Investigators from the California Labor Commissioner’s Office issued over $900,000 in fines to businesses in the car wash industry in a two-day statewide enforcement sweep, according to a press release from the California Department of Industrial Relations. The penalties included a total of $600,900 issued to 76 unlicensed carwash businesses that were cited for not having a registration.
“Requiring carwash businesses to register with the state allows us to focus on those businesses that undercut their competition, which makes it difficult for legitimate carwash businesses to stay in operation,” said California Labor Commissioner Angela Bradstreet. “As part of the underground economy, these illegal businesses often do not pay state taxes, and take advantage of employees by not providing workers’ compensation coverage or paying proper wages.”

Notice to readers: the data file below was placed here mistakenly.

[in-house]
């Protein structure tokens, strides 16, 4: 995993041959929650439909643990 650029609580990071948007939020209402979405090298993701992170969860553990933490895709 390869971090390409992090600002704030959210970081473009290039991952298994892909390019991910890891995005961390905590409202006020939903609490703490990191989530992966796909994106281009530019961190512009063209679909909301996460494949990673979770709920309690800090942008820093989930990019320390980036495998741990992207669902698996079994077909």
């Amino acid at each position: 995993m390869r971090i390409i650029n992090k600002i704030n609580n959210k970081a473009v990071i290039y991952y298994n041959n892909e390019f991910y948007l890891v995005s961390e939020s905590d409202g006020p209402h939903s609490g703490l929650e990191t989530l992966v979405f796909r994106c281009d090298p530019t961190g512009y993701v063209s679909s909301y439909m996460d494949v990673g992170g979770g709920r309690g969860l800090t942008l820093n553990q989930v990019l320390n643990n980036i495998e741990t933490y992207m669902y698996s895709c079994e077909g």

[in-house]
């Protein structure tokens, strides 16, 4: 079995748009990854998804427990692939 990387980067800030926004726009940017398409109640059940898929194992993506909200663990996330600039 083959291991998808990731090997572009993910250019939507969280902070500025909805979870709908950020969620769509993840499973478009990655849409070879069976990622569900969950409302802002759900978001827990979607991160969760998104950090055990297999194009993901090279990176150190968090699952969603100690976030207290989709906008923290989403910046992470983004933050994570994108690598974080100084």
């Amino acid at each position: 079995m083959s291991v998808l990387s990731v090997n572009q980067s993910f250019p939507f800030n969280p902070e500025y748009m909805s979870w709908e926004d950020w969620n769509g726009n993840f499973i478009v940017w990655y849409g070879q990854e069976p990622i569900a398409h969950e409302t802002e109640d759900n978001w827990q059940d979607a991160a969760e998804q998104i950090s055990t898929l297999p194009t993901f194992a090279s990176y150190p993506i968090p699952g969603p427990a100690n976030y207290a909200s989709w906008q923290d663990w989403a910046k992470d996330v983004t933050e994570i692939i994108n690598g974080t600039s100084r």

The two day enforcement sweep, which began on Oct. 28, involved 42 investigators who conducted 230 car wash inspections and issued 141 citations against 103 car wash businesses with citations issued totaling $916,711.
Investigators found 49 businesses that failed to provide workers’ compensation coverage for their employees. Citations issued totaled $240,000 and businesses without workers’ compensation coverage were issued stop work orders, which prevents them from operating with employee labor.
Also found during the investigations were 12 cases where the employer did not provide employees a wage deduction statement, one case of improper payment of minimum wage and one case of improper payment of overtime. Two businesses were found to have hired minors without having the required work permits on file.
“Recently, AB 236 was signed by the governor, extending the law to 2014, to protect those workers in the carwash industry and to provide businesses the opportunity to come into compliance with labor laws,” added Bradstreet. “This registration allows us to better monitor situations where we have traditionally seen labor violations.”